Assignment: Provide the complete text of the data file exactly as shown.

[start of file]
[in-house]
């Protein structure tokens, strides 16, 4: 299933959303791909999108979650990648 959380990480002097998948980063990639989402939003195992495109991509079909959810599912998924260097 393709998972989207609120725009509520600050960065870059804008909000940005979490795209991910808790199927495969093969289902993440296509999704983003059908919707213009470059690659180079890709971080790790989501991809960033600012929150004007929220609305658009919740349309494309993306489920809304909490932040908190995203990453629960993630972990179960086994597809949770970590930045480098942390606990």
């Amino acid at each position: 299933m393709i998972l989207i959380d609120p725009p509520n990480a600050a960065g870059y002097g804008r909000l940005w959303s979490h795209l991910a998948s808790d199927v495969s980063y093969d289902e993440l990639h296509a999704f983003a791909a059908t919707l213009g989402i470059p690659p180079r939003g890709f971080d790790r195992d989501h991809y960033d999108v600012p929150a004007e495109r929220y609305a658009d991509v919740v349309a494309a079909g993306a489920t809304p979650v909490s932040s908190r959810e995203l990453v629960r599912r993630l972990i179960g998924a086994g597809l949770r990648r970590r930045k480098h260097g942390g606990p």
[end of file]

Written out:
[in-house]
């Protein structure tokens, strides 16, 4: 299933959303791909999108979650990648 959380990480002097998948980063990639989402939003195992495109991509079909959810599912998924260097 393709998972989207609120725009509520600050960065870059804008909000940005979490795209991910808790199927495969093969289902993440296509999704983003059908919707213009470059690659180079890709971080790790989501991809960033600012929150004007929220609305658009919740349309494309993306489920809304909490932040908190995203990453629960993630972990179960086994597809949770970590930045480098942390606990």
């Amino acid at each position: 299933m393709i998972l989207i959380d609120p725009p509520n990480a600050a960065g870059y002097g804008r909000l940005w959303s979490h795209l991910a998948s808790d199927v495969s980063y093969d289902e993440l990639h296509a999704f983003a791909a059908t919707l213009g989402i470059p690659p180079r939003g890709f971080d790790r195992d989501h991809y960033d999108v600012p929150a004007e495109r929220y609305a658009d991509v919740v349309a494309a079909g993306a489920t809304p979650v909490s932040s908190r959810e995203l990453v629960r599912r993630l972990i179960g998924a086994g597809l949770r990648r970590r930045k480098h260097g942390g606990p």